Against those who speak ill of Kalaam – based on Muqaddimaat al-Maraashid, Part 1

July 24, 2013

There are three types of people that are against the honorable science of Kalaam:  complete heretics, some deviant innovators, and imitators of literalists that associate themselves with Islam:

As for the heretics, one would expect nothing less from them, since they have no one to expose their blemishes and blind imitation of habits other than the specialists in Kalaam. Indeed, it has been said:

كل العداوات قد ترجى مودتها … إلا عداوة من عاداك في الدين

All enmities are hoped to turn to affections

Except the enmity of religious inclinations

As for the innovators, especially the Muˆtazilah and those who deny predestination, they did not generally reject Kalaam as a scientific field, but engaged in it. They were only against Sunni Kalaam.

As for the literalists, they are of three kinds:

1-         Those who say Kalaam has no basis in the religion because neither the Prophet nor the companions engaged in it. They also argue based on misguided interpretations of certain statements in the Qur’aan or in hadith narrations. This group (of literalists) is the most harmful to the common people among all groups against Sunni Kalaam. This is because they appear to (but not actually) find justification in the religion itself for their objections and convince people of their misguided interpretations.

2-         Those that believe that the science of Kalaam is the foundation of the religious sciences, but do not admit it because unlike some others they did not try to learn it, or tried but were unable to master it. Hence, they become against it out of arrogance and envy.

3-         Foolish imitators who follow one of the groups mentioned.

With regard to the first type of literalists, it is in fact known that there are no authentic narrations from the great scholars that attack or speak against this knowledge or science. And how can someone who claims to be a Muslim object to a science which:

  • Establishes and proves that Allaah is One and has attributes of complete perfection and refutes that Allaah has any flaws and declares Him clear of the wrong ideas that the deviants and blasphemers ascribe to Him?
  • Proves and affirms Prophethood based on miracles and on the same bases shows the difference between a prophet and a liar?
  • Establishes what an accountable person is accountable for, and when and how?

What trace of belief is left in someone who objects to this science and encourages people to avoid it?

Source: Muqaddimaat al-Maraashid, Ali ibn Ahmad As-Sabtiyy (614/1217), Maktabah Al-Thaqaafah Al-Deeniyah, 2008, p. 25-26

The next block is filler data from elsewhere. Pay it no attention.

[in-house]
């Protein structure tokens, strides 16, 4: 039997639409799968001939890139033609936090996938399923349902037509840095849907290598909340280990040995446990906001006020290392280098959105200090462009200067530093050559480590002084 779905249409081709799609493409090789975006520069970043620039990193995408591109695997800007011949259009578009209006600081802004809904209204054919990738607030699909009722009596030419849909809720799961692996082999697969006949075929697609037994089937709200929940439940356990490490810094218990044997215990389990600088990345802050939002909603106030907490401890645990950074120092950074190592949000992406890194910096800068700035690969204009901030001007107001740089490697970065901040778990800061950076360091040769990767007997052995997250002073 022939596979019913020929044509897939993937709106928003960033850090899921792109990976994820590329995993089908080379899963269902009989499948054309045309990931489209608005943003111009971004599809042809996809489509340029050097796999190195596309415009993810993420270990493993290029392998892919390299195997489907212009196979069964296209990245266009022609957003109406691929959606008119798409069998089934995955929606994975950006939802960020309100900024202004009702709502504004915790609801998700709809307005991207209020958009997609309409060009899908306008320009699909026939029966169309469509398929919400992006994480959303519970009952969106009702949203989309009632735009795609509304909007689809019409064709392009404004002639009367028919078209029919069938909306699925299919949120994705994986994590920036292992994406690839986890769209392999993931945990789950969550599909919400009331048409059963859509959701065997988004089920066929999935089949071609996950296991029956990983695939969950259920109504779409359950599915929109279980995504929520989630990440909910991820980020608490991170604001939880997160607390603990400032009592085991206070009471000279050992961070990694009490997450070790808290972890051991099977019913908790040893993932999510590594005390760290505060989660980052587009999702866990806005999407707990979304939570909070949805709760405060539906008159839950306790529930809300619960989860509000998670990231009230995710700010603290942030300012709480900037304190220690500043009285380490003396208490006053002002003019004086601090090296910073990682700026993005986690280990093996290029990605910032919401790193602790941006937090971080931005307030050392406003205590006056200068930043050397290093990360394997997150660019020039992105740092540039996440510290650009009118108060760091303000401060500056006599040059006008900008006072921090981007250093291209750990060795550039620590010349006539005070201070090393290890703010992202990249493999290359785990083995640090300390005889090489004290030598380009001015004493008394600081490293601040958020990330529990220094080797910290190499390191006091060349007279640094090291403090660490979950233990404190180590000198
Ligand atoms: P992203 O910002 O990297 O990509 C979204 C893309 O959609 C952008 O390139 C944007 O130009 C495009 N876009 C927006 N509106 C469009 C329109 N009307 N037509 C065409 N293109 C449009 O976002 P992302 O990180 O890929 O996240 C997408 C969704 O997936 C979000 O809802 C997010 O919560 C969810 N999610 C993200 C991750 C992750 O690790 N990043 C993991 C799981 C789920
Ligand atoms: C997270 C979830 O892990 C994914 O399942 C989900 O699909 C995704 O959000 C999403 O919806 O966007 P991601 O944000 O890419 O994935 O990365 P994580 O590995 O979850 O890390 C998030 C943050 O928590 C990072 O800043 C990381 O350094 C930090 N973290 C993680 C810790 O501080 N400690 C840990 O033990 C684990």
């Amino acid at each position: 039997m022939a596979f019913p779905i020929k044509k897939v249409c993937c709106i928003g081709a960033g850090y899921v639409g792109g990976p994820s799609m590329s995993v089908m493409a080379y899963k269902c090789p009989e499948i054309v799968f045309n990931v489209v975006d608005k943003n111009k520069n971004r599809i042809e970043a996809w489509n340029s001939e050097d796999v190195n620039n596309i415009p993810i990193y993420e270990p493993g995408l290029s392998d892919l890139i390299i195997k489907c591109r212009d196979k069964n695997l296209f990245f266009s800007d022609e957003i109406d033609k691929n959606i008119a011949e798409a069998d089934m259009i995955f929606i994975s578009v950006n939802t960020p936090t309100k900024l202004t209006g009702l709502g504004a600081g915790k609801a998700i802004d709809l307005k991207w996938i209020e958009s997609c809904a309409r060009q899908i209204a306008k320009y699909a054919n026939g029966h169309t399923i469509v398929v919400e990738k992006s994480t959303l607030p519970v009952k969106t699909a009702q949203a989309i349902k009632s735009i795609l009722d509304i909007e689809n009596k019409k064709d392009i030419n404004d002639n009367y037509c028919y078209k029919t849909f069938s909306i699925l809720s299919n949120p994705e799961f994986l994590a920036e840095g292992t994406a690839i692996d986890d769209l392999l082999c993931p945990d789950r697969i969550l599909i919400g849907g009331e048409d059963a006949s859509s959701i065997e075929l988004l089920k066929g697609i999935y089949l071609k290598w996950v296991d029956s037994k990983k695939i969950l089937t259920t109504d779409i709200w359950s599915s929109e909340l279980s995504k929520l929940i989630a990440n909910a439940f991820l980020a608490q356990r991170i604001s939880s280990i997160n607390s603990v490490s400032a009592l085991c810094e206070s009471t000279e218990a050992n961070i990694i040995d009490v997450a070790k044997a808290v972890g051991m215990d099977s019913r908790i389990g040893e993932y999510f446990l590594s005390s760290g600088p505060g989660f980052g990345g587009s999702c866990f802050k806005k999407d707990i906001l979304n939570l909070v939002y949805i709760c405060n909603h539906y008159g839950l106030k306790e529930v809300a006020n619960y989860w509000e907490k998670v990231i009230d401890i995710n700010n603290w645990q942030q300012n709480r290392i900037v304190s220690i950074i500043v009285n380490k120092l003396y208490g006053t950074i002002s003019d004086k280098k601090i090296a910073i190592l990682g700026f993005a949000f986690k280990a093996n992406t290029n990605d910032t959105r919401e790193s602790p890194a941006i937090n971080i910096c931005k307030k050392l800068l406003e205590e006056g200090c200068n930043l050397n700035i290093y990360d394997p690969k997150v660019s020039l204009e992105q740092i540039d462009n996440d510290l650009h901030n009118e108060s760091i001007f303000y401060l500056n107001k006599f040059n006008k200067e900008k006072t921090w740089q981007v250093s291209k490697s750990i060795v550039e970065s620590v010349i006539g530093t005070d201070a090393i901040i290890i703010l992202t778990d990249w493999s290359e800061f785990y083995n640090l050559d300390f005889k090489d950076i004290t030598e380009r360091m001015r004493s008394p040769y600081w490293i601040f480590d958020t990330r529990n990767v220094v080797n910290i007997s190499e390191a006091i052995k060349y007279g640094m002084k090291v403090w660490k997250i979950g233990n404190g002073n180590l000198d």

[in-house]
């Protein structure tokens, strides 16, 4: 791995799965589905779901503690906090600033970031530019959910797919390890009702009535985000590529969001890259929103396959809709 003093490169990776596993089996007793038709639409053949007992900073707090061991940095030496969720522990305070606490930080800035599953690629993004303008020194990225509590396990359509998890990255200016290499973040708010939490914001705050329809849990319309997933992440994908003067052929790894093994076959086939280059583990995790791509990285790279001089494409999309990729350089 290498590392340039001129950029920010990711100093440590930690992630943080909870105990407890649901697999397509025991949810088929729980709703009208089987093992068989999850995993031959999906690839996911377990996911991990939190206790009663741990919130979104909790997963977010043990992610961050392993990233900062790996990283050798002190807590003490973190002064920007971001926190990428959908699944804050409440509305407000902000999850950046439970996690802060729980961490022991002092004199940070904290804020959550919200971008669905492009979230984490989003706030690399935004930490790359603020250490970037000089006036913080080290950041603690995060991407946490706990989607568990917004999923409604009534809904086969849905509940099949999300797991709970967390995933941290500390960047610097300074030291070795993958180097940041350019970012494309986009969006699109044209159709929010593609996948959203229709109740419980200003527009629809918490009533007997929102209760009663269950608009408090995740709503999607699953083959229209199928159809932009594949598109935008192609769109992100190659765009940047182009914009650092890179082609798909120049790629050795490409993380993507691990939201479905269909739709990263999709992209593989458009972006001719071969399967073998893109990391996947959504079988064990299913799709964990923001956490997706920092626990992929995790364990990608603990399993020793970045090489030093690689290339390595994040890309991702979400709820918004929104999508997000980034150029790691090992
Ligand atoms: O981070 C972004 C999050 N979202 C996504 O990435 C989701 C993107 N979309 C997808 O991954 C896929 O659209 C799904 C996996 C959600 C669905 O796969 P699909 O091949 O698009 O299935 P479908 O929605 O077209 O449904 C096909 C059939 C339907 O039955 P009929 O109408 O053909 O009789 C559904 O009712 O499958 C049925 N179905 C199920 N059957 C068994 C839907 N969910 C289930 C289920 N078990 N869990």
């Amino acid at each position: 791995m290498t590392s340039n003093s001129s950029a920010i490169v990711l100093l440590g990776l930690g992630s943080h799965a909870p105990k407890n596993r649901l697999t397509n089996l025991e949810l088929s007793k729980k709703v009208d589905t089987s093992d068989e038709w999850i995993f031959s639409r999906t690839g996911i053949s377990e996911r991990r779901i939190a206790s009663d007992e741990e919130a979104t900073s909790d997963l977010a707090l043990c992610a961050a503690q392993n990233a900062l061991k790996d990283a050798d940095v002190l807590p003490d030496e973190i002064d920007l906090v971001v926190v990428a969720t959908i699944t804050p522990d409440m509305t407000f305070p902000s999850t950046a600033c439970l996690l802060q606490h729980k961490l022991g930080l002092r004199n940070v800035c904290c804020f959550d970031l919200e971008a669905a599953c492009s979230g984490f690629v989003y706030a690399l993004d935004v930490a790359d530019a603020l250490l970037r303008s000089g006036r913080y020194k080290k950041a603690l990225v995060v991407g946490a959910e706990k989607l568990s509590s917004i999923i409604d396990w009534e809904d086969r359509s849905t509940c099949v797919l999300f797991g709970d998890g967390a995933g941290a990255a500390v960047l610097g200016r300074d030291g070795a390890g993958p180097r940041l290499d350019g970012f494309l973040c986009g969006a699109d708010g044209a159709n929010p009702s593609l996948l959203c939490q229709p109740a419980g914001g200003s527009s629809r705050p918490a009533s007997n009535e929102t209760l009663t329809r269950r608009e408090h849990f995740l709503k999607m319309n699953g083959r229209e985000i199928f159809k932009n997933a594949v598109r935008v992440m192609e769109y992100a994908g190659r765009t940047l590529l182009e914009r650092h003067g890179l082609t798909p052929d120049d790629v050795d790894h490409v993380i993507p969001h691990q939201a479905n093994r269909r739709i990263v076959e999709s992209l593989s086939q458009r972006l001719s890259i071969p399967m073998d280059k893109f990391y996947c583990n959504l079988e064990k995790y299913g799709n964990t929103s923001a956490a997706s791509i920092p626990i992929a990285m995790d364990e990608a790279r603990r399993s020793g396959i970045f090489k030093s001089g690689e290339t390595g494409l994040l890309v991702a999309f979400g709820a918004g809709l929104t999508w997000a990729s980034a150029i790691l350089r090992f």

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Abuu Manşuur Al-Bagħdaadiy: those who say that Allaah has a body are the worst of all deviant sects

July 20, 2013

Abuu Manşuur Al-Bagħdaadiy states about those who say that Aļļaah has a body, or that events happen in Him or His attributes (such as hearing or seeing one thing after another as they happen to creation) : “All those who disagreed with them say that they are blasphemers, so in this respect they are the worst of all the deviant sects (‘Uşuulu-d-Diin, 338).” He also commented: “By claiming that Aļļaah has events happen to Him, they ruined for themselves the proof of the monotheists which holds that bodies are creations since they have events in them. Based on this principle of theirs, they cannot prove that the world has a beginning, and thus they have no way of knowing the Creator of the world. Consequently, they are like all others who do not know Him (‘Uşuulu-d-Diin, 337-338).” (Ed. That is, they are idolaters.)


As-Subkiyy: Those who believe Allaah is a body are idolaters

July 18, 2013

As-Subkiyy in his Tabaqaatu-sħ-Sħaafiˆiyyatu-l-Kubraa says regarding scripture texts that appear to be referring to bodily attributes: “the saying of the mujassimah (anthropomorphists), worshipers of the idol, makes them always focus on ambiguous aayahs.[1] (Ţabaqaat Asħ-Sħaafiˆiyyah Al-Kubraa, 5/192)“ This is a very strong takfiir, saying that they are in fact idolworshipers.


[1] طبقات الشافعية الكبرى : إنما المصيبة الكبرى والداهية الدهياء الإمرار على الظاهر والاعتقاد أنه المراد وأنه لا يستحيل على الباري فذلك قول المجسمة عباد الوثن الذين في قلوبهم زيغ يحملهم الزيغ على اتباع المتشابه ابتغاء الفتنة عليهم لعائن الله تترى واحدة بعد أخرى ما أجرأهم على الكذب وأقل فهمهم للحقائق طبقات الشافعية الكبرى  ج 5   ص 192


Knowledge is not from books alone

July 17, 2013

It was reported in ĥadiitħs[1] by Aĥmad[2], At-Tirmidħiyyy[3], Ad-Daarimiyy[4] and Aţ-Ţaĥaawiyy[5] that the Prophet r was asked, after telling them that knowledge of the religion will disappear in the future, “O Prophet of Aļļaah, how can knowledge disappear when we have copies of the Qur’aan and we have learned what they contain, and we have taught our children and our wives and our servants?” He raised his head in anger and said, “These Jews and Christians have with them their scriptures, yet they did not learn from them what their prophets brought them.”[6] That is, books alone are not enough; there must also be scholars that transfer the knowledge from one generation to the next, and can explain what is found in books.


[1]     A ĥadiitħ is a statements about what the Prophet said, did or did not do in different circumstances.

[2]     Aĥmad ibn Muĥammad ibn Ĥanbal Asħ-Sħaybaaniyy Al-Waa’iliyy (164 h. – 241 h.) is the Imam of the fourth school of fiqh: the Ĥanbaliyy school of Islamic Jurisprudence. His father was a governor in Sarkħas, but Imaam Aĥmad grew up in Bagħdaad. He devoted his life to teaching and learning, and is said to have memorized some 1 million ĥadiitħs. He was imprisoned and beaten from some time by a ruler who was influenced by a deviant sect. Az-Zirikliyy, Al-‘Aˆlaam (2002), 1/203.

[3]     Muĥammad ibn ˆIisaa ibn Sawrah ibn Muusaa ibn Ađ-Đaĥĥaak As-Sulamiyy Al-Buugħiyy At-Tirmidħiyy, Abuu ˆIisaa (209-279 AH/ 824-892 AD).  He was a great scholar of ĥadiitħ and is the author of one of the six most reliable ĥadiitħ collections. He became blind towards the end of his life. Ibid., 6/322.

[4]     ˆAbduļļaah ibn ˆAbdurRaĥmaan ibn Al-Fađl ibn Bahraam At-Tamiimiyy Ad-Daarimiyy As-Samarqandiyy (181-255 AH/797-869 AD.) He was a great scholar of Islamic Jurisprudence (fiqh) and ĥadiitħ. He was one of the teachers of Muslim, the author of the ĥadiitħ collection “Şaĥiiĥ Muslim.” Ibid., 4/95-96.